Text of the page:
Coco Gauff unable to watch US Open opponent as players hit by ongoing dispute

Coco Gauff and many US Open competitors have struggled to keep up with the latest of the competition, like viewers, due to the ongoing TV wars with ESPN and Spectrum in the United States. 

On Sunday, Gauff could not watch the Round of 16 battle in the women’s bracket between No. 1 seed Iga Swiatek and Jelena Ostapenko. Ostapenko pulled off the upset, taking down Swiatek 3-6, 6-3. 6-1 to set up a clash with Gauff.

Gauff put in a dominant performance to win their quarterfinal tie, dropping just two games and booking her place in her first US Open semi-final. But she admitted she had been unable to watch Ostapenko’s previous game because of the TV dispute. 

“I’m not gonna get into that, but we can’t watch ESPN at our hotel,” said Gauff about watching the match. “I saw the scoreline. I didn’t see the match.”

As a competition member, Gauff’s inability to watch highlights how the ongoing broadcast battle affects everyone, no matter their proximity to the court. Quarter-finalist Daniil Medvedev also spoke about the difficulties he has experienced watching the US Open, even resorting to piracy measures to keep up with the games.

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“In a lot of hotels, they have Spectrum, so I can not watch [the US Open] it on TV,” said Medvedev in a press conference. ” I do not know if it’s legal or illegal, but I have to find a way because I cannot watch it on TV. So I go on[the] internet, and [use] pirate websites or something, so I watch Tennis there have no other choice.”

The US Open has experienced a scattered period of blackout moments outside Swiatek and Ostapenko, most notably when Carlos Alcaraz took on South African player Lloyd Harris in the tournament’s second round. The match occurred at the coveted Arthur Ashe Stadium, further signifying its importance during the games.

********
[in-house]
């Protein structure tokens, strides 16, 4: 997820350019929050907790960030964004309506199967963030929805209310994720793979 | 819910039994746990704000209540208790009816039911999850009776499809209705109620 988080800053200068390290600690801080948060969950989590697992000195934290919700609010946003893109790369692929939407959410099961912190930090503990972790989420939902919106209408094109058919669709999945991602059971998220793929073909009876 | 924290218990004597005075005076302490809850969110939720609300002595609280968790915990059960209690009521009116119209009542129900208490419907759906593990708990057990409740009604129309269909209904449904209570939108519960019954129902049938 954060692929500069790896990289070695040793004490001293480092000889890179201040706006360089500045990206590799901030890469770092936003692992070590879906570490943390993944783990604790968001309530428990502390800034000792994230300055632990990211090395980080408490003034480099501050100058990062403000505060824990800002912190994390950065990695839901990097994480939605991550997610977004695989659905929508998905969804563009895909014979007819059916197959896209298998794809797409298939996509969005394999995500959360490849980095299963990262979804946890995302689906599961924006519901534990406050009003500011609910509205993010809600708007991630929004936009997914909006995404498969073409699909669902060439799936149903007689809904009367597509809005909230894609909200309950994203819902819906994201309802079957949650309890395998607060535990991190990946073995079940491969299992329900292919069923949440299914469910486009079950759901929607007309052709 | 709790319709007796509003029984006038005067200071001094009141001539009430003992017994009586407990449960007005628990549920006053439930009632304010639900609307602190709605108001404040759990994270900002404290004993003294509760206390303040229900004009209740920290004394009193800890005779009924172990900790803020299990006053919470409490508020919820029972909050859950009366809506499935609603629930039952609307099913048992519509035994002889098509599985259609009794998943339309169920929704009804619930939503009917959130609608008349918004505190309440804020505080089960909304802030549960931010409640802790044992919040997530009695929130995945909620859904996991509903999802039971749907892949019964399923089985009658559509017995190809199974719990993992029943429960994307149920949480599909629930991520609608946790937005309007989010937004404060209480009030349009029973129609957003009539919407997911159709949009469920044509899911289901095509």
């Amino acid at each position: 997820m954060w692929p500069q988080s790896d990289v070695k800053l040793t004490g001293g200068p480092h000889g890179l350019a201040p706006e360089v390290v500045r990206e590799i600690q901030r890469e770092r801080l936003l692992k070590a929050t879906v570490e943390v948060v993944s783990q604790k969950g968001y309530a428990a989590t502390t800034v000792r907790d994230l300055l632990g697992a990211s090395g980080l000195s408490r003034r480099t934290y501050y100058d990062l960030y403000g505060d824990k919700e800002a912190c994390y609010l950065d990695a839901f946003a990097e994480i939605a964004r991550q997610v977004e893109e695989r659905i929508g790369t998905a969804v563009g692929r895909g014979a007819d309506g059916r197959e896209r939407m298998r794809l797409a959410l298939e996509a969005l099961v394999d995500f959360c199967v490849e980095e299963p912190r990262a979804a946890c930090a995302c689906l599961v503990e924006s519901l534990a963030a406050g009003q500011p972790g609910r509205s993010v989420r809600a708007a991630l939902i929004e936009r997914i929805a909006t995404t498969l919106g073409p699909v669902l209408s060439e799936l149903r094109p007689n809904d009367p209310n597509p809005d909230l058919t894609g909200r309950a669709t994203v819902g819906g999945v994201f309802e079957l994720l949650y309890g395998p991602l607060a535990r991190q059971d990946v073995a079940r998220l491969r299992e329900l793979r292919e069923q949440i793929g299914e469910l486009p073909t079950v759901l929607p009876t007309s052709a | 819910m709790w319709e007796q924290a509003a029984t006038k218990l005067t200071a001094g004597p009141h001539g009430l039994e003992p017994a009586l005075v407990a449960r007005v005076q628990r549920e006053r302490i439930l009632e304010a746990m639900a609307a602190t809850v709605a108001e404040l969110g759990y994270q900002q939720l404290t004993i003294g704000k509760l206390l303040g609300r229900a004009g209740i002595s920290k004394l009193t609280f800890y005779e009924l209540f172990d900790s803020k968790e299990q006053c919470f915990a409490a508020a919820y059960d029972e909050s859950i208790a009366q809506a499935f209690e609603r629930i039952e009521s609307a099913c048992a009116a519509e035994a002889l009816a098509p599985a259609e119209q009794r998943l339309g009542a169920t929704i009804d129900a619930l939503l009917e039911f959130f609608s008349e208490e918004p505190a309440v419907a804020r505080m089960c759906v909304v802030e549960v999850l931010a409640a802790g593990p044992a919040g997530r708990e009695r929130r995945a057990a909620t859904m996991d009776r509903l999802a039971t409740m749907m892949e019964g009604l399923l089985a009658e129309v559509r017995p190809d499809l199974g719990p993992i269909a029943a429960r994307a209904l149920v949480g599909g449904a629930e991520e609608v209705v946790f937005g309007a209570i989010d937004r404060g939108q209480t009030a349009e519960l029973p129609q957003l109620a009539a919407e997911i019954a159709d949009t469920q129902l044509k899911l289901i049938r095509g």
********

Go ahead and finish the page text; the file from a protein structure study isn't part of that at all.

A message flashed on viewers’ television with Spectrum as their cable provider, saying, “The Walt Disney Company has removed their programming from Spectrum, which creates hardship for our customers. We offered Disney a fair deal, yet they demand an excessive increase.”

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“They also want to limit our ability to provide greater customer choice in programming packages, forcing you to take and pay for channels you may not want. Spectrum is on your side, fighting to keep costs down while protecting and maximizing customer choice.”

“The rising cost of programming is the single most significant factor in higher cable TV prices, and we are fighting hard to hold the line on programming rates imposed on us by companies like Disney. We apologize for the inconvenience.”

“We understand how important it is to be able to access your programming content and have solutions for you.”

Charter Communications, the parent company of Spectrum, cut access to their Charter Spectrum cable package, which includes ESPN, ABC, FX, and more, all channels owned by Disney. Charter wants to pay for Disney’s linear television channels with access to ESPN’s streaming platform, where the network seemingly adds its best content.

According to Forbes, Spectrum Charter had planned to spend approximately £1.75million to include Disney channels in their service this year. However, instead of offering the US Open to Spectrum users, the streaming company has recommended that they subscribe to Hulu’s Live TV service, which Disney mainly owns. 

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